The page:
SpaceX is shooting for another launch attempt Friday to deliver supplies to the International Space Station.
NASA confirmed the launch date Wednesday, two days after a last-minute rocket leak delayed the mission. Stormy weather, however, is forecast for Friday. Saturday is the backup launch date.
Mission Control has rescheduled urgent spacewalking repairs because of the new launch time. Two U.S. astronauts, Rick Mastracchio and Steven Swanson, had been aiming for a Tuesday spacewalk to replace a backup computer that failed late last week.
The prime computer has been working fine, but NASA wants to get a new backup installed outside the station as soon as possible. These computers control the pointing of the radiators and solar wings, among other things.
The spacewalk will be either Easter Sunday or next Wednesday, depending on when—or if—the cargo ship flies.
The Dragon contains more than 2 tons of supplies, including material that would prove useful for the repair, but is not essential.
Former space station astronaut Christopher Cassidy, who's helping from Houston, said the spacewalk job should be "pretty straightforward" and involve the manual turning of just three bolts on the computer box.
"We anticipate it to go quickly, but as with anything in space ... you never know what's going to be thrown at you," said Cassidy, who served on the space station last year.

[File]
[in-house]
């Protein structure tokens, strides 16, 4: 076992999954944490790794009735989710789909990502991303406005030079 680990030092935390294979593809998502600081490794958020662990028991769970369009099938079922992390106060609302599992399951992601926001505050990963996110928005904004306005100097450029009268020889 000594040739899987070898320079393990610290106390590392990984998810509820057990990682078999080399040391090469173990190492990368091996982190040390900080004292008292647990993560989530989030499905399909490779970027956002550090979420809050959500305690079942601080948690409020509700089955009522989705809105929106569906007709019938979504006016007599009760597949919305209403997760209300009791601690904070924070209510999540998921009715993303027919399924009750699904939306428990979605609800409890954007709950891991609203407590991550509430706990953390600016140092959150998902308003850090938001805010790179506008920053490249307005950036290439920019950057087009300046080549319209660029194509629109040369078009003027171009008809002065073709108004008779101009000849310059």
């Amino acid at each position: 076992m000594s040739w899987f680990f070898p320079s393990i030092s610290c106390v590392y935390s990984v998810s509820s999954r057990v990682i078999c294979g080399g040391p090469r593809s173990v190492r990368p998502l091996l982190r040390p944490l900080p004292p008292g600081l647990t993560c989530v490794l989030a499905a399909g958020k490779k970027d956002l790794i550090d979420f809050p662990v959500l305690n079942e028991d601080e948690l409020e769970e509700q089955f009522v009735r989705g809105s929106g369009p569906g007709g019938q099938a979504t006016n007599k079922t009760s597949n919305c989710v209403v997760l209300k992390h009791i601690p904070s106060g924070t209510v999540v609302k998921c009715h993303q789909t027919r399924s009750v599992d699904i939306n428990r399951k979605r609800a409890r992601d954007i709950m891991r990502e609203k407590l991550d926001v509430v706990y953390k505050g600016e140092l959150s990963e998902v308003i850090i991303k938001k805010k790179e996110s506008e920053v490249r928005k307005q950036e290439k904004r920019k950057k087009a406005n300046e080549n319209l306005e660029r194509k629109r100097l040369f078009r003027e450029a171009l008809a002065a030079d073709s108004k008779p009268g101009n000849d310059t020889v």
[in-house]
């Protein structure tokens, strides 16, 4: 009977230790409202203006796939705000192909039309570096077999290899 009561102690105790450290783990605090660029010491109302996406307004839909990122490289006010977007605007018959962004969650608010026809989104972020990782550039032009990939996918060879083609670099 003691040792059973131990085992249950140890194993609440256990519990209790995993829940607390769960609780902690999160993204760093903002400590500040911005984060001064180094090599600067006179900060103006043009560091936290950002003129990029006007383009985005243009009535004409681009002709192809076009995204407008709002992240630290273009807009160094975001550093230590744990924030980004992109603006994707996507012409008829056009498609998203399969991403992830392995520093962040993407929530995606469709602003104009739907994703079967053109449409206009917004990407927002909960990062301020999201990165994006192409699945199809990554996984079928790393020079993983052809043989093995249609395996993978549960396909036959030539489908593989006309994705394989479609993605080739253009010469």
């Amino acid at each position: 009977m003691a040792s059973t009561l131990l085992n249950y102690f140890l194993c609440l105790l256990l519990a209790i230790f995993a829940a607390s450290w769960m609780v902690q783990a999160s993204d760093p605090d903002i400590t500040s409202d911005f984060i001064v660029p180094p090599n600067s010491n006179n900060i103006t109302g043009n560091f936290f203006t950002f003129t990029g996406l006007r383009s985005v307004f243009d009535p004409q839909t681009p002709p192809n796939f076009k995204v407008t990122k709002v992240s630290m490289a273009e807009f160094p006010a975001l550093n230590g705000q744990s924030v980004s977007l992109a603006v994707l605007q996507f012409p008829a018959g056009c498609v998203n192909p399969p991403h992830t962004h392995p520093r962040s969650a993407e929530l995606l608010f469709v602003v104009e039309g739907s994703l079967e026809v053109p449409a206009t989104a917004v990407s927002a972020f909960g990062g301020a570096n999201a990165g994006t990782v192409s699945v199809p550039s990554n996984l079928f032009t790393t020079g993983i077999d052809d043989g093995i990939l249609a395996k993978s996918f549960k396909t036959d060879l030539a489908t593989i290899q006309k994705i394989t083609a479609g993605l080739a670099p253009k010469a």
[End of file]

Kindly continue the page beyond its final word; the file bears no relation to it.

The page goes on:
A bad valve resulted in Monday's helium leak in the unmanned Falcon rocket, SpaceX reported Wednesday. The valve is in the system used to separate the rocket's first stage.
Although a backup valve was working properly and could have supported the flight, SpaceX followed its own policy of canceling a launch in the event of equipment problems such as this.
The faulty valve is being replaced, the private company said in a statement, and inspections are underway to see if anything else might be wrong.
NASA is eager to get these supplies to the orbiting lab as soon as possible. The flight has been on hold since mid-March for various reasons. Much of the cargo is considered critical, including food, a new spacesuit and replacement parts for existing spacesuits.
The SpaceX Dragon and Orbital Sciences Corp.'s Cygnus cargo ship, which launches from Virginia, are NASA's prime means of shipment. Russia, Japan and Europe also make periodic deliveries.
NASA's space shuttles carried most of the resupply load until their retirement in 2011; that's when the space agency turned to private industry to fill the gap. NASA is hoping private companies will do the same for launching astronauts in another few years. SpaceX is among the U.S. companies vying for that job. Until then, Americans will be forced to continue riding Russian rockets to and from the space station at steep cost.
If SpaceX isn't flying by Saturday, then Orbital Sciences will move to the front of the launch line, with a shipment in early May, officials said. That would push SpaceX into June.
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